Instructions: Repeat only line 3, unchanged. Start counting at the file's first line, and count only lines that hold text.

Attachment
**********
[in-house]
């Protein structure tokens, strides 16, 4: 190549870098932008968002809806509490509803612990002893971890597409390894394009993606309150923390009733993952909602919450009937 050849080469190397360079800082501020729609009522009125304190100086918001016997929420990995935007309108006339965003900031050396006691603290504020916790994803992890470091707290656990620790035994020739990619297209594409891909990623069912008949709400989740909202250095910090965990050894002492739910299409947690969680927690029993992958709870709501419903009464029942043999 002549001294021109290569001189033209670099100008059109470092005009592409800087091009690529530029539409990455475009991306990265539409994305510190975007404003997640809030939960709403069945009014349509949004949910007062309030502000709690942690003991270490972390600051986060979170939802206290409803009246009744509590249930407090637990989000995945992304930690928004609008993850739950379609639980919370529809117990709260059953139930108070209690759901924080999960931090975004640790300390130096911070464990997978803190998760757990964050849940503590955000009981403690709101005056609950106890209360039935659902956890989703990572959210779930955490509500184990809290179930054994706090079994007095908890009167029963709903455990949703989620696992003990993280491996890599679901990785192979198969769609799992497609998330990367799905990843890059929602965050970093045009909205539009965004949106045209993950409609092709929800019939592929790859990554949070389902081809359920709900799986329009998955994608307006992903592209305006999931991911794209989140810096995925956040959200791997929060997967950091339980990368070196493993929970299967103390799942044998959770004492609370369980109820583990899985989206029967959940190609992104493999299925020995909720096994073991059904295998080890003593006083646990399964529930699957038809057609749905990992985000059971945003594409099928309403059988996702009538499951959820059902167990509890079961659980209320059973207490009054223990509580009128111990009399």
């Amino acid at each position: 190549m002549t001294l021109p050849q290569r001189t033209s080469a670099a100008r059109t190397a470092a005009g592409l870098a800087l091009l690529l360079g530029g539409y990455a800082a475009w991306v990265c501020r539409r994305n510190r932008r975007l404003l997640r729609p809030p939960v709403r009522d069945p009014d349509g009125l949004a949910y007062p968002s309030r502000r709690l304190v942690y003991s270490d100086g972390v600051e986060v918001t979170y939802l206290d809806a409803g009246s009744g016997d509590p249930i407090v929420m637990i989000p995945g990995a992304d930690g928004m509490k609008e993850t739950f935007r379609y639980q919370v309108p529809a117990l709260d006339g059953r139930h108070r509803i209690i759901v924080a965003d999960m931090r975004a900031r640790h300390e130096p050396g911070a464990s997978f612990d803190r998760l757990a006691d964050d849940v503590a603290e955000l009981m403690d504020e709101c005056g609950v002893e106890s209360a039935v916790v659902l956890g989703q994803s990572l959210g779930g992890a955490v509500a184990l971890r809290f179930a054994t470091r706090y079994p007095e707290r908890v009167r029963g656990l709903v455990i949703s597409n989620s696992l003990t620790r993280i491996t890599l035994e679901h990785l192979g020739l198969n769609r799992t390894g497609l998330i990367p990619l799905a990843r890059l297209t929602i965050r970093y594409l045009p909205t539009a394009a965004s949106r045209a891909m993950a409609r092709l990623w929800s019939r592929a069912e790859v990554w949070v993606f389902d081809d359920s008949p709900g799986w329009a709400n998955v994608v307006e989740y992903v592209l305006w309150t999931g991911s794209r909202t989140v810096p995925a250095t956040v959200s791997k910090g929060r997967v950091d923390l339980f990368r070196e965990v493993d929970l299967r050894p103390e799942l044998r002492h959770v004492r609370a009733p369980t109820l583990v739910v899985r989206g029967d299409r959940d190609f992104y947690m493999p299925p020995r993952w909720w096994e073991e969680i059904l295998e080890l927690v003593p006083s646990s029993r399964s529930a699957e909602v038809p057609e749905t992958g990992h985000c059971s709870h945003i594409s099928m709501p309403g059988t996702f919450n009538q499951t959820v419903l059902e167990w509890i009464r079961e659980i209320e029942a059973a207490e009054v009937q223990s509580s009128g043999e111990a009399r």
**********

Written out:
């Amino acid at each position: 190549m002549t001294l021109p050849q290569r001189t033209s080469a670099a100008r059109t190397a470092a005009g592409l870098a800087l091009l690529l360079g530029g539409y990455a800082a475009w991306v990265c501020r539409r994305n510190r932008r975007l404003l997640r729609p809030p939960v709403r009522d069945p009014d349509g009125l949004a949910y007062p968002s309030r502000r709690l304190v942690y003991s270490d100086g972390v600051e986060v918001t979170y939802l206290d809806a409803g009246s009744g016997d509590p249930i407090v929420m637990i989000p995945g990995a992304d930690g928004m509490k609008e993850t739950f935007r379609y639980q919370v309108p529809a117990l709260d006339g059953r139930h108070r509803i209690i759901v924080a965003d999960m931090r975004a900031r640790h300390e130096p050396g911070a464990s997978f612990d803190r998760l757990a006691d964050d849940v503590a603290e955000l009981m403690d504020e709101c005056g609950v002893e106890s209360a039935v916790v659902l956890g989703q994803s990572l959210g779930g992890a955490v509500a184990l971890r809290f179930a054994t470091r706090y079994p007095e707290r908890v009167r029963g656990l709903v455990i949703s597409n989620s696992l003990t620790r993280i491996t890599l035994e679901h990785l192979g020739l198969n769609r799992t390894g497609l998330i990367p990619l799905a990843r890059l297209t929602i965050r970093y594409l045009p909205t539009a394009a965004s949106r045209a891909m993950a409609r092709l990623w929800s019939r592929a069912e790859v990554w949070v993606f389902d081809d359920s008949p709900g799986w329009a709400n998955v994608v307006e989740y992903v592209l305006w309150t999931g991911s794209r909202t989140v810096p995925a250095t956040v959200s791997k910090g929060r997967v950091d923390l339980f990368r070196e965990v493993d929970l299967r050894p103390e799942l044998r002492h959770v004492r609370a009733p369980t109820l583990v739910v899985r989206g029967d299409r959940d190609f992104y947690m493999p299925p020995r993952w909720w096994e073991e969680i059904l295998e080890l927690v003593p006083s646990s029993r399964s529930a699957e909602v038809p057609e749905t992958g990992h985000c059971s709870h945003i594409s099928m709501p309403g059988t996702f919450n009538q499951t959820v419903l059902e167990w509890i009464r079961e659980i209320e029942a059973a207490e009054v009937q223990s509580s009128g043999e111990a009399r």